Friday, December 18, 2009

Double Elvis

Very pleased this morning to return to France and eat my words regarding my previous comments about no good unsigned French musicians.  Case in point, Double Elvis, a band from Bretagne that blends a melange of Techno-Industrial, Post-New Wave, Darkwave and retro ‘80s Pop with message songs that, with the exception of “Virginia Tech,” make their point without being too pedantic or heavy-handed.

I am reminded of New Order, The Cure, Camouflage and even late ‘80s Xymox, as well as some early Shoe-Gaze bands like Kitchens of Distinction and the Chameleons.  At the same time they are fresh and original, with a rich, lush sound and an assertive vocal style that is at times reminiscent of Billy Corgan, at others of David Bowie and, in more subtle moments, of Chris Martin of Coldplay.      

Their songs are sung in English, which I suppose makes them more accessible.  I can’t deny that the acts I find most appealing from the French-speaking world are those who do sing in English.  Personal prejudice?  This actually confuses me because I love the French language.  But for some reason I find French rock vocals detached and disinterested much of the time.  Too much ennui and nuance, perhaps?  Not like those raucous Germans!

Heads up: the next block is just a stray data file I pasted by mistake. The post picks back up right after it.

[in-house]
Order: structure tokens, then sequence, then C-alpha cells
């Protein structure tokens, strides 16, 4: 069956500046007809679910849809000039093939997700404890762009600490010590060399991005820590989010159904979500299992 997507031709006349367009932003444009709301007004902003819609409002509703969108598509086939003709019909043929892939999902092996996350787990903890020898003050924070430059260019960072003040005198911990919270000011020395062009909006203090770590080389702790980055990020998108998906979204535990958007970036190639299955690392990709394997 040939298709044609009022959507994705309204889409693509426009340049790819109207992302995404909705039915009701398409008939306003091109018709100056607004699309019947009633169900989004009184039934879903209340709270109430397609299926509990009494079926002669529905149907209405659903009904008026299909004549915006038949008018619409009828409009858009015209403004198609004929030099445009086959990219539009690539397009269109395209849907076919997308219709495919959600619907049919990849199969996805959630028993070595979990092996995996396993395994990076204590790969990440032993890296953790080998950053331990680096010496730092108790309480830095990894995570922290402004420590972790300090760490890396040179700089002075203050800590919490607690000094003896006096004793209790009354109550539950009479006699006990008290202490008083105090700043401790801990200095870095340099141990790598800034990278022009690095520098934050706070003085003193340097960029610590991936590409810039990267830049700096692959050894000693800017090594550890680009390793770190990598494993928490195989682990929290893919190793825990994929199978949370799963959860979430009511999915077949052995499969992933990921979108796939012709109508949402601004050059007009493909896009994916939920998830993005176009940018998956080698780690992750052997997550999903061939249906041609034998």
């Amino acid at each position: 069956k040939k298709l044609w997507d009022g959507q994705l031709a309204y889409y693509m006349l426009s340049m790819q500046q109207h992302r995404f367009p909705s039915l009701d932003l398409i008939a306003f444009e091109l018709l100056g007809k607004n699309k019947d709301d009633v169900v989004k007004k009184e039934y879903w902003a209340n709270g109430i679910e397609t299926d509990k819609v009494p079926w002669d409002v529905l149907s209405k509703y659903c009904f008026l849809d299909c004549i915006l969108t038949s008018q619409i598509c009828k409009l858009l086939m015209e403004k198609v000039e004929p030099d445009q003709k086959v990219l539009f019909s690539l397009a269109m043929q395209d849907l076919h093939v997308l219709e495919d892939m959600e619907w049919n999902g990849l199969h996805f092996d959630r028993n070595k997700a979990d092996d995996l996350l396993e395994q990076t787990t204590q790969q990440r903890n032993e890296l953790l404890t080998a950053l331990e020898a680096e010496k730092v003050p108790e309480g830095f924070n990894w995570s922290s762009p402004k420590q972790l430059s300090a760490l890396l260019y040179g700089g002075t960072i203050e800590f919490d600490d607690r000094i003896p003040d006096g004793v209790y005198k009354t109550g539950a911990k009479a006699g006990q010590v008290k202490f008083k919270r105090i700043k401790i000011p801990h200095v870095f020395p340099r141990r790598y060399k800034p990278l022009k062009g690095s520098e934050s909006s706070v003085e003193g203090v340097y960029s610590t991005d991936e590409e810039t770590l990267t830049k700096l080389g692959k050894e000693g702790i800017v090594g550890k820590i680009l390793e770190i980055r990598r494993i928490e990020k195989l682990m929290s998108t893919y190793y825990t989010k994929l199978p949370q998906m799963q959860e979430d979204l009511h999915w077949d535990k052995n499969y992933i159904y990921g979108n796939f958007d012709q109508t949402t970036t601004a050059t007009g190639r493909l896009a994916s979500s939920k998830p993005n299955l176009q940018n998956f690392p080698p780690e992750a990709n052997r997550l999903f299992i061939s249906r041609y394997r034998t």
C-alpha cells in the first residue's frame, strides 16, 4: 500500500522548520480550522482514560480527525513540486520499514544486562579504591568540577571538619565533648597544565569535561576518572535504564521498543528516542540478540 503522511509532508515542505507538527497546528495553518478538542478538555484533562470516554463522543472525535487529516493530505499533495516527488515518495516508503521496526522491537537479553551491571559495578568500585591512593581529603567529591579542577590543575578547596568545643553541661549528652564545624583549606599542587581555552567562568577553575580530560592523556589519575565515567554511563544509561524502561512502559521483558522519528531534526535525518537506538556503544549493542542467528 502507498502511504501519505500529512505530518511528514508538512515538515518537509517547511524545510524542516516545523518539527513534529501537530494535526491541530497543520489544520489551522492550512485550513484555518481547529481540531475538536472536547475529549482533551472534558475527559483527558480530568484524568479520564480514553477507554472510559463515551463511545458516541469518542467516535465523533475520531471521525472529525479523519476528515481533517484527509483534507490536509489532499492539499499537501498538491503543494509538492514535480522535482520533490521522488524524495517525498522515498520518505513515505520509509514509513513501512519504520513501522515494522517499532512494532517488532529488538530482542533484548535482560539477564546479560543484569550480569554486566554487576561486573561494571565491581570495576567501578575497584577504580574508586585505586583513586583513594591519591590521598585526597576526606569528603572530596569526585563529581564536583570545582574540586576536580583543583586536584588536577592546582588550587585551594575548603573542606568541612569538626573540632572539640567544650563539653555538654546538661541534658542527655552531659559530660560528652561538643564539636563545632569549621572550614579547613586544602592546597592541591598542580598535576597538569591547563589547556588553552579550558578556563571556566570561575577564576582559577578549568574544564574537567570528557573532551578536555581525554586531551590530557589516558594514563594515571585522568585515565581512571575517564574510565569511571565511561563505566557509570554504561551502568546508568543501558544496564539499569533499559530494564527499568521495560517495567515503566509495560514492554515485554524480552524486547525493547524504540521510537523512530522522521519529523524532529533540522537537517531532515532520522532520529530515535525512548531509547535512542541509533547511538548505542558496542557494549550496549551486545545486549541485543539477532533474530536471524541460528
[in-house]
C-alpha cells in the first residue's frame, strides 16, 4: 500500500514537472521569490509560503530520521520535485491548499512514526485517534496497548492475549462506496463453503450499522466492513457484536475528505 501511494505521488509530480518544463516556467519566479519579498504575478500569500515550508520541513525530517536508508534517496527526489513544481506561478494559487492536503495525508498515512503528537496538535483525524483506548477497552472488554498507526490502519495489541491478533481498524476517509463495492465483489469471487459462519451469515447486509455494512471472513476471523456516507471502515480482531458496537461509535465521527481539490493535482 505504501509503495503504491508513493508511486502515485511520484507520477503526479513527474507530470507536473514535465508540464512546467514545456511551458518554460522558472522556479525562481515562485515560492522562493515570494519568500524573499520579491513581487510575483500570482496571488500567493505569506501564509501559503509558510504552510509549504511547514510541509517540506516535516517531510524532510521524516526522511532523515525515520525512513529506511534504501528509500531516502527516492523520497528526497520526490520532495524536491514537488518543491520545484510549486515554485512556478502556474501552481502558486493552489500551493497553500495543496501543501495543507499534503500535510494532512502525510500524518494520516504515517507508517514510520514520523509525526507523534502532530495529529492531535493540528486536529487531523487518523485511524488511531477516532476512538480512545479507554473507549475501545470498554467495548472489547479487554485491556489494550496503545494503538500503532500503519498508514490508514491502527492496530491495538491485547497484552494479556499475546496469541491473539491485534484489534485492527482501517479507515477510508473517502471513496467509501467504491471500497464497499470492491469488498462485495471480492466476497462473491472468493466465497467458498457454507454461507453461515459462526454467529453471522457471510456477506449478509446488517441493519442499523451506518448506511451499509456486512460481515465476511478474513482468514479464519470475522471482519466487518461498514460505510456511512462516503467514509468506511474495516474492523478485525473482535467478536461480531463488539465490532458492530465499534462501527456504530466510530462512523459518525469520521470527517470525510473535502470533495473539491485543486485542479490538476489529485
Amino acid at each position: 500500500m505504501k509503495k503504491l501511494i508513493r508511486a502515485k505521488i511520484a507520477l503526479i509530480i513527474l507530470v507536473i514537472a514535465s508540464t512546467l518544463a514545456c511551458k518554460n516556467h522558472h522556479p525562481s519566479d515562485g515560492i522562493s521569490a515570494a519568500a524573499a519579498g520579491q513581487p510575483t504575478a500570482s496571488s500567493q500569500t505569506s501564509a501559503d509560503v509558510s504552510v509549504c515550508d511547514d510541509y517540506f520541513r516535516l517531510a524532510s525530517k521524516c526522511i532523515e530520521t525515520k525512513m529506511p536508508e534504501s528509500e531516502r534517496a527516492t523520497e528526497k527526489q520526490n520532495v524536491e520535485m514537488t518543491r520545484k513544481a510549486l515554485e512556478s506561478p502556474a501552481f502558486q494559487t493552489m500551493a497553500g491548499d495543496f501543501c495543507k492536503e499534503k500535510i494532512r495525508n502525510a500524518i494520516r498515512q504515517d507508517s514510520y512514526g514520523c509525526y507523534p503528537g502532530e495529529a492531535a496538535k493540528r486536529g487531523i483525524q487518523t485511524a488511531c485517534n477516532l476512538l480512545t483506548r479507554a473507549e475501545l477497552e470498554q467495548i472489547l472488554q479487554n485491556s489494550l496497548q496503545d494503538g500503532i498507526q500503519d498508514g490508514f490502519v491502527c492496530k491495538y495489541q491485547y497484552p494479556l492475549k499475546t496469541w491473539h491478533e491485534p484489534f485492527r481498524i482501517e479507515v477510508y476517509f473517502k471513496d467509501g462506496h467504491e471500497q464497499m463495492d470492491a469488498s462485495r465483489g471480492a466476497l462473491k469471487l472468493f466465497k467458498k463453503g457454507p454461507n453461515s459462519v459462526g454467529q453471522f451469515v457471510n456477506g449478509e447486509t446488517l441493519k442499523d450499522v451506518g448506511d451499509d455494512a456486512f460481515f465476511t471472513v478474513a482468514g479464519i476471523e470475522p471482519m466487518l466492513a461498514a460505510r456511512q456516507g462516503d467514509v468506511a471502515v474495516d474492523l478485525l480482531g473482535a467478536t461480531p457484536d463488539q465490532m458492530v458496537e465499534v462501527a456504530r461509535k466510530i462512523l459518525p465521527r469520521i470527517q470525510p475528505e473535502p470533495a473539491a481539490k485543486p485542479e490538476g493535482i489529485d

Standout songs include “Sea of Ashes,” “The Art of War” and “Perdido Street” - a rich, dreamy ballad that is my absolute favorite.  As I alluded to above, the song “Virginia Tech” bugs me a bit.  It’s one of those songs in the tradition of Paul Hardcastle’s “Nineteen” in which news soundbites become the lyrical, narrative content of the song.  I don’t like “Nineteen” at all, so I guess this is just my personal bugaboo.  I hate being assailed with news reports in musical arrangements - I just think it’s a too easy and overstated way to make one’s point.  But enough about that, there is plenty more to this band that I find truly interesting and compelling.  I wish them gobs of success and hope I can find some downloads soon...


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